Good morning, good afternoon, good evening.
My name is Andrew Forrest.
In 1973, Normal Mailer coined the term “factoid” in his biography about Marilyn Monroe.
A factoid is something that looks like a fact, could be a fact, but in fact is not a fact. It’s an unreliable piece of information that has been repeated so often that it has the ring of truth.
For example, some people believe the Great Wall of China can be seen from the moon.
Today, I want to talk about another factoid that you may have heard about.
It’s a cute phrase, that trips off the tongue.
It’s touted as the world’s solution to climate change.
But it’s a lie.
Net zero isn’t a real solution.
Net zero is a carte blanche to continue using fossil fuels – but offset the emissions, by pretending we can capture all of the carbon dioxide we emit and burying it underground, or by planting the whole Simpson desert in Australia with trees. It’s not going to happen.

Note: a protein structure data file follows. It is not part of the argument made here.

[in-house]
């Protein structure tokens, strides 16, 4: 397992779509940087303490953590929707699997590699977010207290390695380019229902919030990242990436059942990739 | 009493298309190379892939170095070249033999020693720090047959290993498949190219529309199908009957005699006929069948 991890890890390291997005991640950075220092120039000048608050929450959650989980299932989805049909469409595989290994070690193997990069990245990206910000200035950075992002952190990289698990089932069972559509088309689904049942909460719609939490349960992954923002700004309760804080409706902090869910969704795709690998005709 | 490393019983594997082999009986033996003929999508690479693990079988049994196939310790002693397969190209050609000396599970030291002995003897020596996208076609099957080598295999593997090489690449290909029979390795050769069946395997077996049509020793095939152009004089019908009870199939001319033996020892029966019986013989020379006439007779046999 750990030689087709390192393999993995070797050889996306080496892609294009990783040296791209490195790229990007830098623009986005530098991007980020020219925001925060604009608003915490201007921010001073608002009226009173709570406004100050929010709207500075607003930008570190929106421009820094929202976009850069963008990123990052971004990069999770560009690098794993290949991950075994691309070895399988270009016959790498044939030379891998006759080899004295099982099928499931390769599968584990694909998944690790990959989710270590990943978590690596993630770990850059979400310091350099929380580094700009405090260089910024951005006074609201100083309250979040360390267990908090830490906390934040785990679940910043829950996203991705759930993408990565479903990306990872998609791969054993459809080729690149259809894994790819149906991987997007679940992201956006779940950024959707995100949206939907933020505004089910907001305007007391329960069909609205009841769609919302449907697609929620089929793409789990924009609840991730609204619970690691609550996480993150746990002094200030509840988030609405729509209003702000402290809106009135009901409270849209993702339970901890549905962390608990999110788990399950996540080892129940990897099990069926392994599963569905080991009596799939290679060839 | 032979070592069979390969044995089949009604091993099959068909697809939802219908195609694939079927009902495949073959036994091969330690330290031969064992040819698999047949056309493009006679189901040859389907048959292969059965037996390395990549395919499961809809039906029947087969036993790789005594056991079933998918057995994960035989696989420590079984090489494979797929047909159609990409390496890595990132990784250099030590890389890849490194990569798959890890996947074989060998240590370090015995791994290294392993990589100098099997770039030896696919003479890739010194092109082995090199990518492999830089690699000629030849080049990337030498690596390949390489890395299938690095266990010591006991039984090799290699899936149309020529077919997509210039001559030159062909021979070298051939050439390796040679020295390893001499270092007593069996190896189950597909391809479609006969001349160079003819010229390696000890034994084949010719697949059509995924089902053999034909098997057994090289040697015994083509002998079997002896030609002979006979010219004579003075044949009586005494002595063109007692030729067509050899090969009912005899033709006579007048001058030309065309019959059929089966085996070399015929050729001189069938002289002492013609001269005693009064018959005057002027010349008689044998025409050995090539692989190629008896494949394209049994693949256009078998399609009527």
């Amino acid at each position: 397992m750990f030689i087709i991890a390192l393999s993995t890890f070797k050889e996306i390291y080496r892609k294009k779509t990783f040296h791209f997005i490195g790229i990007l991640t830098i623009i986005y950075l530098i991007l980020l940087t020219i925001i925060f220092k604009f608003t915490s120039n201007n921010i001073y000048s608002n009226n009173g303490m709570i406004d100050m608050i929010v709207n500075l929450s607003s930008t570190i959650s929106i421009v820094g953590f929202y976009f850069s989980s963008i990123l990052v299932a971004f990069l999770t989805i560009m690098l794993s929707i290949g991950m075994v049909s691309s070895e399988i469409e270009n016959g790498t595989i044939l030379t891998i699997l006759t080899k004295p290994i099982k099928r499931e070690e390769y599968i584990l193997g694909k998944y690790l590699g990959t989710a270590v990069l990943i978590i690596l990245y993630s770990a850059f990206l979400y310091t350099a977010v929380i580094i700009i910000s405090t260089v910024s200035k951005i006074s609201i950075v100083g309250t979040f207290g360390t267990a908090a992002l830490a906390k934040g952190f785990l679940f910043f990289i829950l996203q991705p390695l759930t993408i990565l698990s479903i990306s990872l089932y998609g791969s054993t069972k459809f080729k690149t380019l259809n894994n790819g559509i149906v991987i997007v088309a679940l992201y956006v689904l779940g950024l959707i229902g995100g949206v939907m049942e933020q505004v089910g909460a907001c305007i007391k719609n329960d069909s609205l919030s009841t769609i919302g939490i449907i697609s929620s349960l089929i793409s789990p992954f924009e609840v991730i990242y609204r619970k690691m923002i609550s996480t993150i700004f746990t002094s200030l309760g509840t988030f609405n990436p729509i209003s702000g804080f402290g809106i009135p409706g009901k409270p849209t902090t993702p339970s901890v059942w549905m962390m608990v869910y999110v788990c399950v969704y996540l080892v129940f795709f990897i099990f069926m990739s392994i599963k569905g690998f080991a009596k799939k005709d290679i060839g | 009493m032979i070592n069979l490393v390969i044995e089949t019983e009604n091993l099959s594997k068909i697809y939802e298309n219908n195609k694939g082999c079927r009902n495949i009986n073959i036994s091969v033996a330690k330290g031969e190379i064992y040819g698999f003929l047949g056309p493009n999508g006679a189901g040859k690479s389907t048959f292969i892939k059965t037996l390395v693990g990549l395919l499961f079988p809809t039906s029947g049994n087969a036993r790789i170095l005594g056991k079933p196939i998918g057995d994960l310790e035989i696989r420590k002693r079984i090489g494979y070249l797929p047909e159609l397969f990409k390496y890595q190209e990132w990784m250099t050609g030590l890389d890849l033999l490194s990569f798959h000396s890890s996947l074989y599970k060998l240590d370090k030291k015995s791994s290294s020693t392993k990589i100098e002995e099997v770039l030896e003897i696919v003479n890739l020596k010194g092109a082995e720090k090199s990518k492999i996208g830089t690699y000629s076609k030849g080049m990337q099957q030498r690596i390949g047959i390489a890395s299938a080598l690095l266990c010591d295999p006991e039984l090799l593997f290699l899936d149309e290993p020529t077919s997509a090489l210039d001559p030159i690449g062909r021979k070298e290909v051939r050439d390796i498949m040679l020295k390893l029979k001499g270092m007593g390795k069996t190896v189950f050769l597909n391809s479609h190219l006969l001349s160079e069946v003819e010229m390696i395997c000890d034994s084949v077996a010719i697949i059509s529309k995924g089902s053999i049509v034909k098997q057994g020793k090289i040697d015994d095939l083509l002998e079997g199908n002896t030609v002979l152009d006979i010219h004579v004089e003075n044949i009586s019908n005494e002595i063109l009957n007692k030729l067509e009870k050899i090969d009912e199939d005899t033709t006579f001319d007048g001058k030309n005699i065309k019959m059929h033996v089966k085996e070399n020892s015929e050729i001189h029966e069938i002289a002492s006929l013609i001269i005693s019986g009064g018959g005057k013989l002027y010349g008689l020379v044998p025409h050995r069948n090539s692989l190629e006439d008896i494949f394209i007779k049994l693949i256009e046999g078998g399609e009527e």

It’s thanks to “net zero” that we are now inundated with charming oxymorons such as “clean coal” and “blue hydrogen.”
I ask you all to throw out the term “net zero” and commit to “absolute zero.”
Absolute zero requires three things.
Firstly, it requires 100%, green, renewable, zero-emissions energy – wind, solar, tidal, hydro and geothermal. There’s no carbon in that supply chain.
Secondly, it requires a new, zero-emissions energy carrier – one that can replace the fuels used by the world’s dirtiest sectors – the ones that we can’t currently electrify. That energy carrier is green hydrogen and green ammonia.
And lastly, it requires that all of us stand up and fight against the factoids – the shoddy science masquerading as “fact” that says we can keep using fossil fuels and everything will be just fine.
With just a month to go before COP26, the most important meeting of the decade, perhaps in our lifetimes, it is time to end the era of greenwashing and – eyes wide open – establish a new era of real climate protection, one that is founded on transparency, founded on science and founded on reality.
So today, I want to talk about the forgotten sectors.
These are the dirtiest, ugliest, least glamorous reaches of industry – iron, steel, fertiliser, cement, aluminium, heating, air travel and shipping. You recognise all of them – they are completely essential to the continuation of society, yet an enormous and growing source of emissions and – currently undecarbonisable.